One of the topics often heard around the car hobby is: “What is going to happen to our cars when we are gone?”
The following is simply the thoughts of one person and presented as a topic of discussion and not a prediction of future car values.
The collector car market has been hot with 50s and 60s cars for years and now even the 70s and 80s cars are beginning to show some action. We often talk about the unappreciated rarity and under market value of the Ford Aero Cars. The value of old cars can arguably be said to be based on what we wanted when we were young and just starting to drive. Our youthful memories that old cars can generate can’t be denied.
What is today’s younger generation lusting after? It isn’t cars by most surveys. It is electronics. I have heard disturbingly low numbers projected for how many kids turning 16-18 are not even interested in getting a driver’s license. Where is the future? Why are you into cars? Why are you interested in the Ford Motor Company Aero Cars? Last, but not least, what are you doing to generate interest in cars and our cars especially with the next generation of collectors?
It has been said that it is about a 25-30 year cycle from new car to collector car. A 1969 Talladega would have then started to show interest to a 40+ year old around the early to mid-1990s. Around their late 40s many individuals begin to have disposable income that begins to catch up with their “wants”. This continues to increase up through the age of 50s and early 60s, or for about 20+ years. After that, the reality of retirement sets in. The Baby Boomer generation bubble which began in 1946 lasts for about 15 years or so. That means that the desire for a 1969 vehicle for this group’s older members should have topped out around 2010 and remain reasonably strong for another 10 or 20 years until the younger Boomers age out.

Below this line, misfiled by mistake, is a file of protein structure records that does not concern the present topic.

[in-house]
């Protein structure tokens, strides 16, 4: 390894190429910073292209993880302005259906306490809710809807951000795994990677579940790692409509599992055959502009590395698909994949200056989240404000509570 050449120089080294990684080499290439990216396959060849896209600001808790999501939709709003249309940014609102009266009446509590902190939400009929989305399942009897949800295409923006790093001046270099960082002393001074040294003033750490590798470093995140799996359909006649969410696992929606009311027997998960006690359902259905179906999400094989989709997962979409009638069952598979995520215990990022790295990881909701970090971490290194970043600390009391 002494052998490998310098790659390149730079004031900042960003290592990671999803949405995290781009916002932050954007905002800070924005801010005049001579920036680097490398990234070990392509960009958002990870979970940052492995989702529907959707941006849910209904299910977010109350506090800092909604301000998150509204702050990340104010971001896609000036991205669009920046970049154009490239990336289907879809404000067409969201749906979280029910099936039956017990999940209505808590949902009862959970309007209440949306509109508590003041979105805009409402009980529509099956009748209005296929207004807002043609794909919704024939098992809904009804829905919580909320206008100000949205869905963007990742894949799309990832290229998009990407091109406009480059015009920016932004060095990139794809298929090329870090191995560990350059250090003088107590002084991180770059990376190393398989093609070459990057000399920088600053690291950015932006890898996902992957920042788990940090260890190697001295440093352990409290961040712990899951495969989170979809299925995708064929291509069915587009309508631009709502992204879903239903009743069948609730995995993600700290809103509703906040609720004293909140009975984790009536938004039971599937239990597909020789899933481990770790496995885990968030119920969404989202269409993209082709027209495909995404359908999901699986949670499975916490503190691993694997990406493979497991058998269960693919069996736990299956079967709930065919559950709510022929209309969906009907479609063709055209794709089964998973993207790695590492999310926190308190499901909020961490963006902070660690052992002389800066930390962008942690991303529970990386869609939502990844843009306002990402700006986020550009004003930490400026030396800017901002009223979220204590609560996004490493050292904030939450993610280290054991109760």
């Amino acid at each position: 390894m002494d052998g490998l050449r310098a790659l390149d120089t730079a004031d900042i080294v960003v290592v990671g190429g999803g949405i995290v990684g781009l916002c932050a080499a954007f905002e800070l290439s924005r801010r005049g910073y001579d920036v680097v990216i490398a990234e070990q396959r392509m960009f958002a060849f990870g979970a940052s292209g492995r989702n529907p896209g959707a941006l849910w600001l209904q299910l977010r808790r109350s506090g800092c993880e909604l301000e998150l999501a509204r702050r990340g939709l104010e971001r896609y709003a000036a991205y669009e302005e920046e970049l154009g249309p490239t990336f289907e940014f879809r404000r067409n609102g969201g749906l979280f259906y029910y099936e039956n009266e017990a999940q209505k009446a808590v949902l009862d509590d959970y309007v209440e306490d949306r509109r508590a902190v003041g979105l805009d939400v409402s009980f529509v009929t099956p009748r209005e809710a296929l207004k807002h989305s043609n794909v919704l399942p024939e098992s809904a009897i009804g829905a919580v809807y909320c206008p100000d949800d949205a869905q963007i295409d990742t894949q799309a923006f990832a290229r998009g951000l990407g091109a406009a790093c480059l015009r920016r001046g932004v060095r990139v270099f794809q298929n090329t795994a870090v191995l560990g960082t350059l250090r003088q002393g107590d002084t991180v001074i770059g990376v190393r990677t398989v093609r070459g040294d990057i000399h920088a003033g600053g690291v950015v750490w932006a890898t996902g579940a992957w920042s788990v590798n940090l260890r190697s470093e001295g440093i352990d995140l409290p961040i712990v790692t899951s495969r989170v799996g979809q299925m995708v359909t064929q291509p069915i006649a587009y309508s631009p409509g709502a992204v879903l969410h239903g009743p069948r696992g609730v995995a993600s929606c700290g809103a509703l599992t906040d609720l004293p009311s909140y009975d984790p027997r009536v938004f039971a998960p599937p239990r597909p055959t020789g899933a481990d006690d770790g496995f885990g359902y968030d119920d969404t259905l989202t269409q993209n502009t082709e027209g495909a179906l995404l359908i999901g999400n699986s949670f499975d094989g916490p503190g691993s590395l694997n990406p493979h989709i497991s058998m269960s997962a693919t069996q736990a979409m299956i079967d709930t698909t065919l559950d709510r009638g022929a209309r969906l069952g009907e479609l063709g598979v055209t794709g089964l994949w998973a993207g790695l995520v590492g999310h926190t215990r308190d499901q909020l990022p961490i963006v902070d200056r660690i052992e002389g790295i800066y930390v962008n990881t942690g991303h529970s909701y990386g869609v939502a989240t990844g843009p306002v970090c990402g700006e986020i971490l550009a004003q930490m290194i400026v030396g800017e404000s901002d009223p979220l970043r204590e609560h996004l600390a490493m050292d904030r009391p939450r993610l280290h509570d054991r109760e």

If these assumptions are true, the interest in “Baby Boomer” muscle car collectibles should stay strong up until approximately now (2015-2020) when we might begin to see a softening in prices as the older Boomers begin to purchase fewer collector cars and others begin to sell off their cars.
If you don’t believe me, just take a look at the value of Model Ts, Model As, 40s cars and early 50s cars. They began to go flat several years ago. They have not necessarily gone down but they have not continued to go up either.
So, are we at the end of the Muscle Car craze? Are there younger collectors coming into the hobby?
I think so, but not enough.
Many of the buyers coming into the market for collector cars are 50-55 and were born in the late 60s when the Muscle Car craze was on fire. However, by 1973 it was all but dead. Add 15 too 25 years to their age and they should now be lusting after early too late 80s cars or early 90s cars? I hope not! I think for many their fathers’ interest in the Muscle Cars help create a second generation of interest in our cars. I also think that many in this age group rediscovered muscle cars when they began to drive. They got them as inexpensive cool cars to drive to high school and college. They now want to relive those times.